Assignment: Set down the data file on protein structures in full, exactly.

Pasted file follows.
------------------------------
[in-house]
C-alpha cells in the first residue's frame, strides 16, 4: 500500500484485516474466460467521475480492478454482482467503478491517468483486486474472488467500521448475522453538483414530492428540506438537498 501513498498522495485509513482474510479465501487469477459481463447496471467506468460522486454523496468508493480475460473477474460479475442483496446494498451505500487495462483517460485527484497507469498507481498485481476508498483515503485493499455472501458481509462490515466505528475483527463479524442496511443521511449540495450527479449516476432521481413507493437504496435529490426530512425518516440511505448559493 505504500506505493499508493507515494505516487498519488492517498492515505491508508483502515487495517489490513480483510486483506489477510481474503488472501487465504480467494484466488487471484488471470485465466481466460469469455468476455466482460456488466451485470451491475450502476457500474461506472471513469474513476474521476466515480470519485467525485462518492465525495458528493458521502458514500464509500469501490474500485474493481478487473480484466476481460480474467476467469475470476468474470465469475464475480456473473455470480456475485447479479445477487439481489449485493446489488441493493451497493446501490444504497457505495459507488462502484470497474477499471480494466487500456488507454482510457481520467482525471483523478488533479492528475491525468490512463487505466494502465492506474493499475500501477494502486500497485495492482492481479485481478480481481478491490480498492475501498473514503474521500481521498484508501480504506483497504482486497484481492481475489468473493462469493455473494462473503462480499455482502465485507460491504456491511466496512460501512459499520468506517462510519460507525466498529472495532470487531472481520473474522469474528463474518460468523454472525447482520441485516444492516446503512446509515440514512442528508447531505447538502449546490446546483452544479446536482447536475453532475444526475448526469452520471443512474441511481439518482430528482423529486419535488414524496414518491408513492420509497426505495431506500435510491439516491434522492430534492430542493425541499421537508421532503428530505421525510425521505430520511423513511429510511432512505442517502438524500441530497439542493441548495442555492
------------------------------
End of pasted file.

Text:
[in-house]
C-alpha cells in the first residue's frame, strides 16, 4: 500500500484485516474466460467521475480492478454482482467503478491517468483486486474472488467500521448475522453538483414530492428540506438537498 501513498498522495485509513482474510479465501487469477459481463447496471467506468460522486454523496468508493480475460473477474460479475442483496446494498451505500487495462483517460485527484497507469498507481498485481476508498483515503485493499455472501458481509462490515466505528475483527463479524442496511443521511449540495450527479449516476432521481413507493437504496435529490426530512425518516440511505448559493 505504500506505493499508493507515494505516487498519488492517498492515505491508508483502515487495517489490513480483510486483506489477510481474503488472501487465504480467494484466488487471484488471470485465466481466460469469455468476455466482460456488466451485470451491475450502476457500474461506472471513469474513476474521476466515480470519485467525485462518492465525495458528493458521502458514500464509500469501490474500485474493481478487473480484466476481460480474467476467469475470476468474470465469475464475480456473473455470480456475485447479479445477487439481489449485493446489488441493493451497493446501490444504497457505495459507488462502484470497474477499471480494466487500456488507454482510457481520467482525471483523478488533479492528475491525468490512463487505466494502465492506474493499475500501477494502486500497485495492482492481479485481478480481481478491490480498492475501498473514503474521500481521498484508501480504506483497504482486497484481492481475489468473493462469493455473494462473503462480499455482502465485507460491504456491511466496512460501512459499520468506517462510519460507525466498529472495532470487531472481520473474522469474528463474518460468523454472525447482520441485516444492516446503512446509515440514512442528508447531505447538502449546490446546483452544479446536482447536475453532475444526475448526469452520471443512474441511481439518482430528482423529486419535488414524496414518491408513492420509497426505495431506500435510491439516491434522492430534492430542493425541499421537508421532503428530505421525510425521505430520511423513511429510511432512505442517502438524500441530497439542493441548495442555492